Some might argue that Haman had not manifested pride up to this point. Sharing his good fortune with family and friends is something to be expected. The next chapter, however, reveals the true extent of his pride. The night between the two banquets held by Esther, the king learned that a man had save his life from the hands of two of his chamberlains. He also learned this man had not been rewarded for his loyalty. Haman was asked what should be done for this man. “And the king said unto him, what shall be done unto the man whom the king delighteth to honor? Now Haman thought in his heart, To whom would the king delight to do honor more than to myself” (Esth. 6:6). Haman asked no questions regarding the man to be honored. He just immediately assumed that there was no one more worthy than himself whom the king would delight to honor. His pride swelled within him, and he suggested a premium reward. The only position above Haman was that of the king. The reward he suggested involved being paraded through the streets of the city as if the one honored were royalty. The king’s attire, the king’s horse, and the king’s royal crown were all part of the display.
Pride is not a beautiful garment. It lifts a man up in his own eyes. It causes one to believe things about oneself that are not true. It causes a man to treat others with contempt. It causes one to desire things that are not his to possess. It is not surprising that it is one of the seven things that God hates in Proverb 6:16-19. In fact, it tops the list. “These six things doth the Lord hate: yea, seven are an abomination unto him: a proud look…” The Bible warns that if a man persists in his pride, it will bring him to ruin. “Pride goeth before destruction, and a haughty spirit before a fall” (Prov. 16:18).
The third struggle that was manifested in Haman’s heart was hatred. Let’s go back to the day when Haman left the first banquet of the queen. It was said that he left joyful and with a glad heart. We, however, did not complete that verse. Here is the entire verse: “Then went Haman forth that day joyful and with a glad heart: but when Haman saw Mordecai in the king’s gate, that he stood not up, nor moved for him, he was full of indignation against Mordecai” (Esth. 5:9). Haman was not just angry with Mordecai. He hated him. This hatred filled his heart to such an extent that he could not enjoy any of the good things that were in his life. He told his wife and friends: “Yet all this availeth me nothing, so long as I see Modecai the Jew sitting at the king’s gate” (Esth. 5:13). When a plan to have Mordecai hung on the gallows was presented to him, he was pleased; “and he caused the gallows to be made” (Esth. 5:14). The wise sage was right: “The bloodthirsty hate the upright…” (Prov. 29:10).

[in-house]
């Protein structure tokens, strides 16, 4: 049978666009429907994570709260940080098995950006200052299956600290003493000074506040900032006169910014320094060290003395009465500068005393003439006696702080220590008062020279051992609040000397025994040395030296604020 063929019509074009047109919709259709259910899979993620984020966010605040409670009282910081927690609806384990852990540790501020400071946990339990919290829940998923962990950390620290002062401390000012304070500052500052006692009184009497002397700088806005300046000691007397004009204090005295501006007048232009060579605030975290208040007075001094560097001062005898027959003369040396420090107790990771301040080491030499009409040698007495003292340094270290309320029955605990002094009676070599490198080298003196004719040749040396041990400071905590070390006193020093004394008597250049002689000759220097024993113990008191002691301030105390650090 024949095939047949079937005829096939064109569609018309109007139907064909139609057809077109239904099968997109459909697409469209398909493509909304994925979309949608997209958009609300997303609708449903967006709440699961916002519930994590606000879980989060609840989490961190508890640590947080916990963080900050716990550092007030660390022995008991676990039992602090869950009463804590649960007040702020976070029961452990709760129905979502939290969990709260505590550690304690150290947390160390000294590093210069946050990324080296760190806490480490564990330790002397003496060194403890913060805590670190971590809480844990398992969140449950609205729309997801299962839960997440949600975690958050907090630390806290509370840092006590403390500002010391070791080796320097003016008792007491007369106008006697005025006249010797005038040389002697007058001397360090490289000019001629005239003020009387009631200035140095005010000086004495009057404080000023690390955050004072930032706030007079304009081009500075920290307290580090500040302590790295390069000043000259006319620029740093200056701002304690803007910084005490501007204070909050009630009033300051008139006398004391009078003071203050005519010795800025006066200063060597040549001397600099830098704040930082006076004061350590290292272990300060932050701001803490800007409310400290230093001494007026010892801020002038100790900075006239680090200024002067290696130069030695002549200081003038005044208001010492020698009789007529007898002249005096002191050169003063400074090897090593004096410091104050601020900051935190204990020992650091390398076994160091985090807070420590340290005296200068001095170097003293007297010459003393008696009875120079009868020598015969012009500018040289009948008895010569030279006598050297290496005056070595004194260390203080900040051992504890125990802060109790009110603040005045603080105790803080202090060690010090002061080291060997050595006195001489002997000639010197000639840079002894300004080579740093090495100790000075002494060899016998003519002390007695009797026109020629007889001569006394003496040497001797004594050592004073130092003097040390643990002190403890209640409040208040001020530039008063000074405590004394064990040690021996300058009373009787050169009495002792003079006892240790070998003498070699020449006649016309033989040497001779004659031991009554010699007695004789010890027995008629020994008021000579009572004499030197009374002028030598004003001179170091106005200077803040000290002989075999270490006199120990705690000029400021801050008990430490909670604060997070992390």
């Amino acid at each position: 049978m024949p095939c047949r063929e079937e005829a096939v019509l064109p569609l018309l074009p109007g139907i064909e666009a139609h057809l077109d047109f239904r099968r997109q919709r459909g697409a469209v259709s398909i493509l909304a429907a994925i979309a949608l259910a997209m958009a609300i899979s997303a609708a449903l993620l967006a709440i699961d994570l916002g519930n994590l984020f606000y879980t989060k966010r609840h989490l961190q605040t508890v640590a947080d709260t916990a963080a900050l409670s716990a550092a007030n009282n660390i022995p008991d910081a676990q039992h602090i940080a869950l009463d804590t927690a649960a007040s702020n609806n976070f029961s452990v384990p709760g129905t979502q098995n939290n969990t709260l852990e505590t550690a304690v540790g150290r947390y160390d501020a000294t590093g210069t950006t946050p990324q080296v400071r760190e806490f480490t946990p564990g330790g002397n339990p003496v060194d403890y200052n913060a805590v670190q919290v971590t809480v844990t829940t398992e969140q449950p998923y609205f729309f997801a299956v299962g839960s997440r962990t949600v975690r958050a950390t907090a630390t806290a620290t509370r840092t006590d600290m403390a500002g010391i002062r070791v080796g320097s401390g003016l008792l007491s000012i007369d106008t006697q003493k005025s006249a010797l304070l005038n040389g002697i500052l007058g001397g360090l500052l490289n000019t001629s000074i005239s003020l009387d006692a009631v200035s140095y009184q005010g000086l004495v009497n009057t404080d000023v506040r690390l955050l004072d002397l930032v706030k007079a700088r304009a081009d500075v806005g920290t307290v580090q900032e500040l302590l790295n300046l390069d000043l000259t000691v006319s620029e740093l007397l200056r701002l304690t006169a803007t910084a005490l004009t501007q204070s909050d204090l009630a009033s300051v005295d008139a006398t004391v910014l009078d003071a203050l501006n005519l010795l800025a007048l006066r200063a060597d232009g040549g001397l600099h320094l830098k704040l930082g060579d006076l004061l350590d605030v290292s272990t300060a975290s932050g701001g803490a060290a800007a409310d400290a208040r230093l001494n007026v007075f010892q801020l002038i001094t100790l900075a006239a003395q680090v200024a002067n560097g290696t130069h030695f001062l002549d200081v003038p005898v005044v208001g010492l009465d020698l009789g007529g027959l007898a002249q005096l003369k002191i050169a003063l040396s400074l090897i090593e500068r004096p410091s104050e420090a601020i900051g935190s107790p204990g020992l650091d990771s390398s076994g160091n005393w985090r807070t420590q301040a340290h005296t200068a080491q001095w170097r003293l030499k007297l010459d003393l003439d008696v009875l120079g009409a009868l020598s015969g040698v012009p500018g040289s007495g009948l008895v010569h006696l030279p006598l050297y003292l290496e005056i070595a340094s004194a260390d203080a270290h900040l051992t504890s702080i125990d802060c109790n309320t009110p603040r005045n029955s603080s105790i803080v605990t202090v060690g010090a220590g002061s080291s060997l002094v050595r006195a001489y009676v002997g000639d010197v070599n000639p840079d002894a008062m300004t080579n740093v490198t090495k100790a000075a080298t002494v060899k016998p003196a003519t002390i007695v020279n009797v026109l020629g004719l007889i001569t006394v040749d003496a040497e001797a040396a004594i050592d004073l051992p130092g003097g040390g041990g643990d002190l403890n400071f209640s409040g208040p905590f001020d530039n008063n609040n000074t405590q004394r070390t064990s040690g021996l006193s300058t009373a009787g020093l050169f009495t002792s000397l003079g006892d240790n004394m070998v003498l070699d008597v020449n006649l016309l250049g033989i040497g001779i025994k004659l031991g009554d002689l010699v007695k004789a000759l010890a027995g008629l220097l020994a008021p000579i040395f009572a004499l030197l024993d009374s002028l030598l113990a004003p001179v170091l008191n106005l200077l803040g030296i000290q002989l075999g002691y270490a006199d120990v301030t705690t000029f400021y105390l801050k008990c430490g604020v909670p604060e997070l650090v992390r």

Anger, pride, and hatred filled Haman’s heart. These things put him on a road to ruin. His death sentence came at the second feast prepared by Esther. It was at that feast Esther exposed the plot of Haman to have all the Jews killed. If this plan was successful, it meant that Esther would be put to death as well. Esther told the king: “For we are sold, I and my people, to be destroyed, to be slain, and to perish” (Esth. 7:4). The king immediately wanted to know who it was who presumed to do such a thing. “And Esther said, The adversary and enemy is this wicked Haman” (Esth. 7:6). It wasn’t long until Haman was taken into custody. One of the chamberlains of the king suggested that he be hung upon the gallows prepared for Mordecai. “Then the king said, Hang him thereon. So they hanged Haman on the gallows that he had prepared for Mordecai” (Esth. 7:9-10). It is a sad end to the life of a human being. Too, it seems like a fitting end to a man full of anger, pride, and hate.
There are many people in the world who struggle with one or all of the issues Haman faced in life. Anger fills their hearts toward others. Pride lifts them up to heights of danger. And, hatred consumes them to such an extent that they cannot truly enjoy the blessings of life. Dear readers, those who struggle with these things cannot truly experience happiness in this life. Their anger, pride, and hatred are the center points of their lives. They poison their souls to such an extent that it becomes rotten. Then end of these individuals ultimately is death. Not only are such individuals at war with themselves; they are also at odds with God. In many places in the Scriptures, God reveals that such individuals will be brought down by the Almighty (Oba. 3-4). If you are dealing with one or all of these sins, we exhort you to repent and put them to death. Those who hold on to them shall not inherit the kingdom of God (Gal. 5:19-21).